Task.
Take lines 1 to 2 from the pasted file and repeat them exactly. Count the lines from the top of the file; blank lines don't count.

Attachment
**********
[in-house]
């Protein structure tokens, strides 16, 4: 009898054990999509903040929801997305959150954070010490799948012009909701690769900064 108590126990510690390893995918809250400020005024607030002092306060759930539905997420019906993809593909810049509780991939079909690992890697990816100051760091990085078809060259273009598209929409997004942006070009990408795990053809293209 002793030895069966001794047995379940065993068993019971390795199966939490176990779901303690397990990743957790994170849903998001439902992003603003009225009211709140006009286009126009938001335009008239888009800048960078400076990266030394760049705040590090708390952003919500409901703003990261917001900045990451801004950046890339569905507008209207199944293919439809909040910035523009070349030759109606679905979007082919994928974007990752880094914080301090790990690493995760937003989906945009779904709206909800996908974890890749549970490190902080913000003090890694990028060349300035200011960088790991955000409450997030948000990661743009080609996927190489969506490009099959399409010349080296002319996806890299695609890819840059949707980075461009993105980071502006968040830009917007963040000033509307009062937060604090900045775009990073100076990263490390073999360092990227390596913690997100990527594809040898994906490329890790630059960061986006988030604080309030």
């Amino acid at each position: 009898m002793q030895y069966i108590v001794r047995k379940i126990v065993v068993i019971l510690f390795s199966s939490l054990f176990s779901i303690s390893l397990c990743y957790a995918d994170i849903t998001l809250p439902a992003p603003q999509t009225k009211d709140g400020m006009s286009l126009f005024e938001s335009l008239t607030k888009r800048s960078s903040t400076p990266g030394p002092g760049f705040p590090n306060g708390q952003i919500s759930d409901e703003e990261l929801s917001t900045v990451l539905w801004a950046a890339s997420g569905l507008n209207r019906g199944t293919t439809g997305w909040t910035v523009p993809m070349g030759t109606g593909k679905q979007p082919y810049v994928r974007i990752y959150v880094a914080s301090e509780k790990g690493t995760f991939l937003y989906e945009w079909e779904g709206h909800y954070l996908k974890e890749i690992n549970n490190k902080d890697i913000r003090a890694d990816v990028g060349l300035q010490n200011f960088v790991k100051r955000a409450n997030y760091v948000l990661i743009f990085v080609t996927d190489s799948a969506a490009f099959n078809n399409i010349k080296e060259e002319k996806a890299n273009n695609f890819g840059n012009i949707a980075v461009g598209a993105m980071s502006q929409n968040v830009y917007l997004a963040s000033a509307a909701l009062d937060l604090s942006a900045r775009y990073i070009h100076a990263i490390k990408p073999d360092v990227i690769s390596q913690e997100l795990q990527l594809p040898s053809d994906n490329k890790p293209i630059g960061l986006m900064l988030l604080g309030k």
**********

[in-house]
């Protein structure tokens, strides 16, 4: 009898054990999509903040929801997305959150954070010490799948012009909701690769900064 108590126990510690390893995918809250400020005024607030002092306060759930539905997420019906993809593909810049509780991939079909690992890697990816100051760091990085078809060259273009598209929409997004942006070009990408795990053809293209 002793030895069966001794047995379940065993068993019971390795199966939490176990779901303690397990990743957790994170849903998001439902992003603003009225009211709140006009286009126009938001335009008239888009800048960078400076990266030394760049705040590090708390952003919500409901703003990261917001900045990451801004950046890339569905507008209207199944293919439809909040910035523009070349030759109606679905979007082919994928974007990752880094914080301090790990690493995760937003989906945009779904709206909800996908974890890749549970490190902080913000003090890694990028060349300035200011960088790991955000409450997030948000990661743009080609996927190489969506490009099959399409010349080296002319996806890299695609890819840059949707980075461009993105980071502006968040830009917007963040000033509307009062937060604090900045775009990073100076990263490390073999360092990227390596913690997100990527594809040898994906490329890790630059960061986006988030604080309030």